- June 8, about 6:15 UTC: Venus disappears behind the solar limb as calculated with Horizons for a geocentric observer - should be nearly the same everyone on the planet.
- June 8, evening UTC: The Moon (4 days old), Regulus and Saturn "line up", with Mars nearby.
- June 10, around 1:00 UTC: Venus emerges again behind the Sun (because Venus is much farther from the Earth, such an 'antitransit' takes two days, not a few hours like a transit).
- June 20: Dwarf planet Pluto in opposition to the Sun, at 13.9 mag.
- June 30: One hundred years ago the Tunguska event hit Siberia - spare a thought for all those trees felled by an astronomically speaking insignificant cosmic airburst.
Sunday, June 1, 2008
Venus anti-transit of the Sun invisible(?) highlight of June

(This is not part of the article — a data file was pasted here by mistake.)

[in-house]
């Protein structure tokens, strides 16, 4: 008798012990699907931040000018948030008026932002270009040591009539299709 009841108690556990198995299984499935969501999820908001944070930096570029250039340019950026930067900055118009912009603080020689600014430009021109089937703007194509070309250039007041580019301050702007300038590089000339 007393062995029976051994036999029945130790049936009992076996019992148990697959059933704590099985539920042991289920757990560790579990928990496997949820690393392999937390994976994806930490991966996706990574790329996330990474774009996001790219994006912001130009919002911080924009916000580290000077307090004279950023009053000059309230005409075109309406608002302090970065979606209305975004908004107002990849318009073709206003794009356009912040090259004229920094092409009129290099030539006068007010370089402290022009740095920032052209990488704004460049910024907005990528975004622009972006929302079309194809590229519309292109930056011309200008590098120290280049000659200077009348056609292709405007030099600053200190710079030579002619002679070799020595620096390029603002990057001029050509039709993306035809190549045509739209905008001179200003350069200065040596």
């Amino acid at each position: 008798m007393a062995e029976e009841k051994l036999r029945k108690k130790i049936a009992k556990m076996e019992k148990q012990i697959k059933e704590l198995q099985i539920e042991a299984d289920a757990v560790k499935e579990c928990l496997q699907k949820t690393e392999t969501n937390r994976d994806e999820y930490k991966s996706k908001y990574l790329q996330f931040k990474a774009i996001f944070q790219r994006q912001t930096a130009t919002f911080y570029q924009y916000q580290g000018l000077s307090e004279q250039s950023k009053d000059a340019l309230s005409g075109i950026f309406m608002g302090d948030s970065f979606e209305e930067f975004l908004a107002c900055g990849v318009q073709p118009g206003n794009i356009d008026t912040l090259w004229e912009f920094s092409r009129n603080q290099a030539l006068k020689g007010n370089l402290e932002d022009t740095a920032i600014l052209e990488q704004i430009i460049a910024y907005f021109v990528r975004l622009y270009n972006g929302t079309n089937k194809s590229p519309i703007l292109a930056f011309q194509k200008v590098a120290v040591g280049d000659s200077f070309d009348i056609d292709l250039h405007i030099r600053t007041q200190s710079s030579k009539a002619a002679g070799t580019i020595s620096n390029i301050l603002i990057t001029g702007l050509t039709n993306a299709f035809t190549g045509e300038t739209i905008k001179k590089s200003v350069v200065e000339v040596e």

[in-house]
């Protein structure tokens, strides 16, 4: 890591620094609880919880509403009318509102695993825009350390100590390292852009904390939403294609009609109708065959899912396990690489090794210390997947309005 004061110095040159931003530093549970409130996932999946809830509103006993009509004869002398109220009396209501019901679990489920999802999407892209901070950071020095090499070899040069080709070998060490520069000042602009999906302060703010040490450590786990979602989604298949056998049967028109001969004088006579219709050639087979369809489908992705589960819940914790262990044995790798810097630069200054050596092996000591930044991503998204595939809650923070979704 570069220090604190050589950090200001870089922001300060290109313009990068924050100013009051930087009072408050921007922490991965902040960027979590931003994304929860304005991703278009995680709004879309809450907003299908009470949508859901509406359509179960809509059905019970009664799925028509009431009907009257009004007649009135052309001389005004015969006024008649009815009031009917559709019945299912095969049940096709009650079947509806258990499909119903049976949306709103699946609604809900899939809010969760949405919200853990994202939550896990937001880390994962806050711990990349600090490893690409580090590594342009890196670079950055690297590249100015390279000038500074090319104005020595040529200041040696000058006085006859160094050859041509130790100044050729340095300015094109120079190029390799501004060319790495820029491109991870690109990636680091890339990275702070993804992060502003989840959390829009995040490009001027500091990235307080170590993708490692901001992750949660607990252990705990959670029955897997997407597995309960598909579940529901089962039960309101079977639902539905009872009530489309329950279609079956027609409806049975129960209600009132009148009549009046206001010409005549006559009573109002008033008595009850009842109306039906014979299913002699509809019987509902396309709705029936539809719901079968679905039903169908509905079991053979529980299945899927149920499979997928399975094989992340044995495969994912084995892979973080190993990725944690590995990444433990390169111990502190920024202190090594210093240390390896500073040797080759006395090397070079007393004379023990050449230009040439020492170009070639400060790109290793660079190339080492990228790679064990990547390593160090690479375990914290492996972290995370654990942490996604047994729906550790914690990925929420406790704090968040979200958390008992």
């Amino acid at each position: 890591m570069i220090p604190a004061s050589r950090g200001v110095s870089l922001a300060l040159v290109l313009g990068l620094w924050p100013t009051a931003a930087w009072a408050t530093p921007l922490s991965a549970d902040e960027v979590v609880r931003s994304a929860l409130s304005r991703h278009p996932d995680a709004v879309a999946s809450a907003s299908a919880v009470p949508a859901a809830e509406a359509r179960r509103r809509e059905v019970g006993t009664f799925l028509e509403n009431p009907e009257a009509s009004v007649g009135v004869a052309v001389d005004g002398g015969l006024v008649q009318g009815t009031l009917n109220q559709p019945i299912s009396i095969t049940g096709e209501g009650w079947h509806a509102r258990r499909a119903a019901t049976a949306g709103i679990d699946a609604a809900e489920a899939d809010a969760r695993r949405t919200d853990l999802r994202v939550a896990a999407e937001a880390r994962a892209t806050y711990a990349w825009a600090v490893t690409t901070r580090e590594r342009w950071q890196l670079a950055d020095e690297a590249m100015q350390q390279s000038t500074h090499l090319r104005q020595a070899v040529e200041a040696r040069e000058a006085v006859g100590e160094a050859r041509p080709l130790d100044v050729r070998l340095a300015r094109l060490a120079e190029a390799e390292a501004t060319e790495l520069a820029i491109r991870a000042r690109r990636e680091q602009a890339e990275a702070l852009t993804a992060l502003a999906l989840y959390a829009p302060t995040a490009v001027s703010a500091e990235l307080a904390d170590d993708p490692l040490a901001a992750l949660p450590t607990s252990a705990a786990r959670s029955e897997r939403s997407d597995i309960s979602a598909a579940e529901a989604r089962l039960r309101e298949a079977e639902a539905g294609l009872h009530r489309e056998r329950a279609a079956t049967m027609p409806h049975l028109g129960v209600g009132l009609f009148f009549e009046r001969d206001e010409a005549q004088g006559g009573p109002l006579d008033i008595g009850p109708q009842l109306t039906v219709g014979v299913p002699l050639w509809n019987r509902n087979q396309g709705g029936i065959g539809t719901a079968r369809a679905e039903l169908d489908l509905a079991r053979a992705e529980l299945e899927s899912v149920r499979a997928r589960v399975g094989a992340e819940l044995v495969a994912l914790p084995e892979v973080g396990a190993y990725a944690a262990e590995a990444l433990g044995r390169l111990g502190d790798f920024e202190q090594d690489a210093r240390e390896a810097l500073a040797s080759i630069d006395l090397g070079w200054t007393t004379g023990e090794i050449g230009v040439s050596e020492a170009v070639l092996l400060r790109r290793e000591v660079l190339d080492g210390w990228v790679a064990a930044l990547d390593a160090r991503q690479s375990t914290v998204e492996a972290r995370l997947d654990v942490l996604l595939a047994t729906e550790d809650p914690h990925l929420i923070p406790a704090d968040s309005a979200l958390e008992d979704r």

We are exactly half-way between the two transits of Venus of 2004 and 2012 - which means that in June 2008 Venus will pass behind the Sun during its superior conjunction. Astrophotographers have wondered for months whether it might be possible - with highly specialized equipment (don't try it with any regular optical system!!!Such experiments are really dangerous) - to image the tiny but very bright and fully illuminated disk of the planet approaching the solar limb and perhaps even catch it while disappearing behind the chromosphere. One system that may be able to do it is the Unigraph, a new refractor design with very little internal scattering which permits prominence photography in extreme resolution - and in white(!) light. (I once saw these images at a conference but just can't find any on the web.) Still unanswered is the question whether Venus would show up in such an image, together with the chromosphere or even a conveniently placed prominence ... The highlights of June 2008: